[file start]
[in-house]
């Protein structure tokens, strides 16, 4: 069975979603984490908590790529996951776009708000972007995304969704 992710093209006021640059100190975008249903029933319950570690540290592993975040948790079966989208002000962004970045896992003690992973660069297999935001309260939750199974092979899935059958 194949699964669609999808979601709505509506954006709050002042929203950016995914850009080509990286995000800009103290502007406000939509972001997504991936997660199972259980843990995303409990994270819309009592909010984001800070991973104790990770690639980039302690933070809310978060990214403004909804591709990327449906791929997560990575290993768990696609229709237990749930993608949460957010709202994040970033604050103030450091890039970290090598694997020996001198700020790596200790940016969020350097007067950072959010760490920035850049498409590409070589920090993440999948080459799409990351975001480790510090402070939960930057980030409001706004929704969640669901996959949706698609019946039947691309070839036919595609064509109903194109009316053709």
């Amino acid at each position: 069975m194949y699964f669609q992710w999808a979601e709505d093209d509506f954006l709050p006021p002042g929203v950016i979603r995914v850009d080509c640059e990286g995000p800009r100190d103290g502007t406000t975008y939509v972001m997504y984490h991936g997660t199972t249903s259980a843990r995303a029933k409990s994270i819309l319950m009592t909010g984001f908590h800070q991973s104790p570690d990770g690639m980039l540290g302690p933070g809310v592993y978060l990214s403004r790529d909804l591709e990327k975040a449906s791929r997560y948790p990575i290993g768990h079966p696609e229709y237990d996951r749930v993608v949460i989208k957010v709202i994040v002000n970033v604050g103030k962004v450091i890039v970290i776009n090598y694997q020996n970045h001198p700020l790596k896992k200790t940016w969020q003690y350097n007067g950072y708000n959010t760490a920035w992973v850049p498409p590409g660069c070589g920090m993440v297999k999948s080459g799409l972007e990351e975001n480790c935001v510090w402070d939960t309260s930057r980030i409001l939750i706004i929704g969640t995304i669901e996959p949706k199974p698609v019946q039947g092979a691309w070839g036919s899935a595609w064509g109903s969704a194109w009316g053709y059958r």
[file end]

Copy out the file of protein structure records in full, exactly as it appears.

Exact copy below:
[in-house]
């Protein structure tokens, strides 16, 4: 069975979603984490908590790529996951776009708000972007995304969704 992710093209006021640059100190975008249903029933319950570690540290592993975040948790079966989208002000962004970045896992003690992973660069297999935001309260939750199974092979899935059958 194949699964669609999808979601709505509506954006709050002042929203950016995914850009080509990286995000800009103290502007406000939509972001997504991936997660199972259980843990995303409990994270819309009592909010984001800070991973104790990770690639980039302690933070809310978060990214403004909804591709990327449906791929997560990575290993768990696609229709237990749930993608949460957010709202994040970033604050103030450091890039970290090598694997020996001198700020790596200790940016969020350097007067950072959010760490920035850049498409590409070589920090993440999948080459799409990351975001480790510090402070939960930057980030409001706004929704969640669901996959949706698609019946039947691309070839036919595609064509109903194109009316053709």
């Amino acid at each position: 069975m194949y699964f669609q992710w999808a979601e709505d093209d509506f954006l709050p006021p002042g929203v950016i979603r995914v850009d080509c640059e990286g995000p800009r100190d103290g502007t406000t975008y939509v972001m997504y984490h991936g997660t199972t249903s259980a843990r995303a029933k409990s994270i819309l319950m009592t909010g984001f908590h800070q991973s104790p570690d990770g690639m980039l540290g302690p933070g809310v592993y978060l990214s403004r790529d909804l591709e990327k975040a449906s791929r997560y948790p990575i290993g768990h079966p696609e229709y237990d996951r749930v993608v949460i989208k957010v709202i994040v002000n970033v604050g103030k962004v450091i890039v970290i776009n090598y694997q020996n970045h001198p700020l790596k896992k200790t940016w969020q003690y350097n007067g950072y708000n959010t760490a920035w992973v850049p498409p590409g660069c070589g920090m993440v297999k999948s080459g799409l972007e990351e975001n480790c935001v510090w402070d939960t309260s930057r980030i409001l939750i706004i929704g969640t995304i669901e996959p949706k199974p698609v019946q039947g092979a691309w070839g036919s899935a595609w064509g109903s969704a194109w009316g053709y059958r």